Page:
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2013/2277(INI) - 28/02/2014 Committee report tabled for plenary, single reading

The Committee on Economic and Monetary Affairs has adopted an own-initiative report by Othmar KARAS (EPP, AT) and Liem HOANG NGOC (S&D, FR) on the enquiry on the role and operations of the Troika (European Central Bank (ECB), Commission and International Monetary Fund (IMF)) with regard to the euro area programme countries.

The report is to evaluate the functioning of the Troika in the ongoing programmes in the four countries: Greece, Portugal, Ireland and Cyprus.

The Troika: the institutional dimension and democratic legitimacy: because of the evolving nature of the EU’s response to the crisis, the unclear role of the ECB in the Troika and the nature of the Troika decision-making process, the report noted that the Troika’s mandate has been perceived as being unclear and lacking in transparency and democratic oversight.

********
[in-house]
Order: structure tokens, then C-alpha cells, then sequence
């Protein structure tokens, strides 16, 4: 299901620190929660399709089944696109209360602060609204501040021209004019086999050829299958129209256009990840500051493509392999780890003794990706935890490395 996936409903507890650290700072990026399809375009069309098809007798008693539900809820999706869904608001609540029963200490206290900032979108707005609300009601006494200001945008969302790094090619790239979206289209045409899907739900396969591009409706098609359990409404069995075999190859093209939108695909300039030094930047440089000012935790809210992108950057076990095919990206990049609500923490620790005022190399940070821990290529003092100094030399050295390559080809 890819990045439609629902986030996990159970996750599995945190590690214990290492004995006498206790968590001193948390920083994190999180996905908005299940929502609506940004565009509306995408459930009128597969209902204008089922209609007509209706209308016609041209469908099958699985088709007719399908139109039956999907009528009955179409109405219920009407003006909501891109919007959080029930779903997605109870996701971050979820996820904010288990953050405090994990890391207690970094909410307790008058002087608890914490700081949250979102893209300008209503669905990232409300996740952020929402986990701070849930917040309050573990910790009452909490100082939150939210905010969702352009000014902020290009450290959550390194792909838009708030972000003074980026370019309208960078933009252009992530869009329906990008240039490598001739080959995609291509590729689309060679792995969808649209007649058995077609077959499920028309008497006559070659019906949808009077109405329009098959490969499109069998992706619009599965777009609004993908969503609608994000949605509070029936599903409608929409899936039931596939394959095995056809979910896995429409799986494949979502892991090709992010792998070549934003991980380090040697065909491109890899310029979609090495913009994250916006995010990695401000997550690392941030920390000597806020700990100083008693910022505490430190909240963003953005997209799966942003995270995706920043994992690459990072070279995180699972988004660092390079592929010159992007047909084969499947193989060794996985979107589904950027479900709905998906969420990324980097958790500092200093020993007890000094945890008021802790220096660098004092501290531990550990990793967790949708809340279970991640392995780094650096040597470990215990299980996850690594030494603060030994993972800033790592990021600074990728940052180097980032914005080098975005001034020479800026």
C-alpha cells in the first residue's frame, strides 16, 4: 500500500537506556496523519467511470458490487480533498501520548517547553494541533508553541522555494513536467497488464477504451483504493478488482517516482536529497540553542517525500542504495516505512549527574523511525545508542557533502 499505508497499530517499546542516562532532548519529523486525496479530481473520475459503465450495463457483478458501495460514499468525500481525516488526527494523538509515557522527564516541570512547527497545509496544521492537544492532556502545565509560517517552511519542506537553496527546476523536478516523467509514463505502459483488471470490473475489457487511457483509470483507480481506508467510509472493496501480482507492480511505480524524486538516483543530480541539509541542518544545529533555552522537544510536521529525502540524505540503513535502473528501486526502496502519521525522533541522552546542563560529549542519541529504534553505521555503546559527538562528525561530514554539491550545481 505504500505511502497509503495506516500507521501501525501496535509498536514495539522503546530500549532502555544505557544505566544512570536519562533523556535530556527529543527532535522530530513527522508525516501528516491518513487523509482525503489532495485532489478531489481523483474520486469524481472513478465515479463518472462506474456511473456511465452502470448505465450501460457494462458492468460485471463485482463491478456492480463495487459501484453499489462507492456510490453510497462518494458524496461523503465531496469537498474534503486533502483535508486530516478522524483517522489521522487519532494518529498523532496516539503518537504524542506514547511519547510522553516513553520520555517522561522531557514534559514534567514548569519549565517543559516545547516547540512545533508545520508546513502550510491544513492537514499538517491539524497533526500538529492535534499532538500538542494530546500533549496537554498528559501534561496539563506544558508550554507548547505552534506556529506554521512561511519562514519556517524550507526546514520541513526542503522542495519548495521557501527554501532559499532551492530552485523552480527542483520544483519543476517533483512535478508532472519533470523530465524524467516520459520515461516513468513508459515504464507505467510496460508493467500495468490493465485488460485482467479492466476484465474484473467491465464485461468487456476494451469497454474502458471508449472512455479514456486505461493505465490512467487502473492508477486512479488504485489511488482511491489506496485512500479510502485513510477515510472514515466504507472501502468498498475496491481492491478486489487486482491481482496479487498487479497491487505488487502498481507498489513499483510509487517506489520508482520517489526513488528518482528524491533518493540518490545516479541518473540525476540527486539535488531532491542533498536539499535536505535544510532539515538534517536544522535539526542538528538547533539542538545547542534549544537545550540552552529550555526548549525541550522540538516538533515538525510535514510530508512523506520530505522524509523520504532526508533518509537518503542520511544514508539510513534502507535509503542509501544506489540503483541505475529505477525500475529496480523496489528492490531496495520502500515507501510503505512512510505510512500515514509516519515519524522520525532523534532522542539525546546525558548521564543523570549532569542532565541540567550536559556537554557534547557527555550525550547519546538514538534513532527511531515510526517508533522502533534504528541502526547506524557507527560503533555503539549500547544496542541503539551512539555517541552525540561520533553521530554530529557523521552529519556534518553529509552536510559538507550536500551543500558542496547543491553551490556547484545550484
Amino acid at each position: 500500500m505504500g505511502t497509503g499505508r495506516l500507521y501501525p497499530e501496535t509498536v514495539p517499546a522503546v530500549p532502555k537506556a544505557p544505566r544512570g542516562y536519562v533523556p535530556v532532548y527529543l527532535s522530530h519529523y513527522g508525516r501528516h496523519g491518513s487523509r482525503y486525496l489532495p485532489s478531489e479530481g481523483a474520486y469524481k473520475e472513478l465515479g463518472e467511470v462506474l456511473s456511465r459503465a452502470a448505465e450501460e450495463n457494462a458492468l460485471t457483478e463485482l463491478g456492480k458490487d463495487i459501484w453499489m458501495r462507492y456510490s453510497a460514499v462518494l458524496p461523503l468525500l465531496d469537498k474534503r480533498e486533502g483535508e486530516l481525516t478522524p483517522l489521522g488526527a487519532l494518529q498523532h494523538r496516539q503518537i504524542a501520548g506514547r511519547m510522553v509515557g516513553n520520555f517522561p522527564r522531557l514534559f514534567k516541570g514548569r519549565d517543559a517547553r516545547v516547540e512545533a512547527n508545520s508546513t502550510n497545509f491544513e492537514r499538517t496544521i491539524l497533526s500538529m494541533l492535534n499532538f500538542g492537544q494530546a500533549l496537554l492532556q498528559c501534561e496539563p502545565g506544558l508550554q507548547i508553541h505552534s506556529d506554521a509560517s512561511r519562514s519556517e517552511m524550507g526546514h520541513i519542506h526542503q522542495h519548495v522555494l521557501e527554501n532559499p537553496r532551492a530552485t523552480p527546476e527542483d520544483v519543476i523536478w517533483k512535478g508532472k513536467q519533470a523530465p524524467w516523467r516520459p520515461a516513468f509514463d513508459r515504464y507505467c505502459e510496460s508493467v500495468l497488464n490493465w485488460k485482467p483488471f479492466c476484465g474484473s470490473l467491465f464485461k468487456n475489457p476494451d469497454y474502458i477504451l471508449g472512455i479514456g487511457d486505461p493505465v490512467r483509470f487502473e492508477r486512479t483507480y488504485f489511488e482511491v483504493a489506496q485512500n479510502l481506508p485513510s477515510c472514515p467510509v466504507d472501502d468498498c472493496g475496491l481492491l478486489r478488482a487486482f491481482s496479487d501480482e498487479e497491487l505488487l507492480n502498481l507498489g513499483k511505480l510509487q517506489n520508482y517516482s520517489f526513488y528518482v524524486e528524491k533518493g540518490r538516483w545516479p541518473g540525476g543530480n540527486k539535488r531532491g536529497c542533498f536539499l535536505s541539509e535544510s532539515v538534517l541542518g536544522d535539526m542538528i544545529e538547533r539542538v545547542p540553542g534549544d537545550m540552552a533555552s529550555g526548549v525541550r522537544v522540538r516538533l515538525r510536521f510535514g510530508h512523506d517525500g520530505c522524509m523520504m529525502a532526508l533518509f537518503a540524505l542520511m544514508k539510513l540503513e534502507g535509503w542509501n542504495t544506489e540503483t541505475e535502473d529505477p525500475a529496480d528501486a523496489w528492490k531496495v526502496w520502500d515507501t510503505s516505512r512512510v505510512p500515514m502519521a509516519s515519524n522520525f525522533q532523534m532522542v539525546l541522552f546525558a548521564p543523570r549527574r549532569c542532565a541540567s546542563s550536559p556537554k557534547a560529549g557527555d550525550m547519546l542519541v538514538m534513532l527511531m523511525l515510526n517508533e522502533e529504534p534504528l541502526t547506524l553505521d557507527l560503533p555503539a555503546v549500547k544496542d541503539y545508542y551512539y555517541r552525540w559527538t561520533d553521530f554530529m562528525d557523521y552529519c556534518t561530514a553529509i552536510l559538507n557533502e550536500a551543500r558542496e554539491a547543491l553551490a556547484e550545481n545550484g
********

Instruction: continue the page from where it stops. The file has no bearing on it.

Members pointed out that the rescue mechanisms and the Troika are of an ad hoc nature, and regretted that there was no appropriate legal basis available for setting up the Troika on the basis of Union primary law, which has led to the establishment of intergovernmental mechanisms in the form of the European Financial Stability Facility (EFSF), and eventually the European Stability Mechanism (ESM). They asked that any future solution be based on Union primary law, which might lead to the need for a Treaty change.

The report questioned the dual role of the Commission in the Troika as both an agent of Member States and an EU institution and asserted that there is a potential conflict of interest within the Commission between its role in the Troika and its responsibility as guardian of the Treaties and the acquis communautaire. It pointed equally to the potential conflict of interest between the current role of the ECB in the Troika as ‘technical advisor’ and its position as creditor of the four Member States. Furthermore, it regretted the fact that by reason of its statutes, the IMF cannot appear formally before or report in writing to national parliaments or the European Parliament. It stressed that the IMF’s involvement as lender of last resort providing up to one third of the funding places the institution in a minority role.